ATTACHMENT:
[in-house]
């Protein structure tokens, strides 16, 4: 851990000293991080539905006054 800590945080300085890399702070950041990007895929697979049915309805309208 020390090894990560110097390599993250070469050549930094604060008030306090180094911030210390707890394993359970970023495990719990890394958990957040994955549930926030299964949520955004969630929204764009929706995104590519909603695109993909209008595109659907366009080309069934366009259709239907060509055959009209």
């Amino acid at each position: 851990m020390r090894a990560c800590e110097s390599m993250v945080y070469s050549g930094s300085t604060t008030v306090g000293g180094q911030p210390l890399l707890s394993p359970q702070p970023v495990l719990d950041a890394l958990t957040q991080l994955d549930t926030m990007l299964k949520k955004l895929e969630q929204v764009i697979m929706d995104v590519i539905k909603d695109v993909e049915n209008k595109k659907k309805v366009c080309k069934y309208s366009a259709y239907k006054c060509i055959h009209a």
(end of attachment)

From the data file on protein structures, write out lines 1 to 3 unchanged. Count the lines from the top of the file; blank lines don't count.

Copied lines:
[in-house]
């Protein structure tokens, strides 16, 4: 851990000293991080539905006054 800590945080300085890399702070950041990007895929697979049915309805309208 020390090894990560110097390599993250070469050549930094604060008030306090180094911030210390707890394993359970970023495990719990890394958990957040994955549930926030299964949520955004969630929204764009929706995104590519909603695109993909209008595109659907366009080309069934366009259709239907060509055959009209």
């Amino acid at each position: 851990m020390r090894a990560c800590e110097s390599m993250v945080y070469s050549g930094s300085t604060t008030v306090g000293g180094q911030p210390l890399l707890s394993p359970q702070p970023v495990l719990d950041a890394l958990t957040q991080l994955d549930t926030m990007l299964k949520k955004l895929e969630q929204v764009i697979m929706d995104v590519i539905k909603d695109v993909e049915n209008k595109k659907k309805v366009c080309k069934y309208s366009a259709y239907k006054c060509i055959h009209a």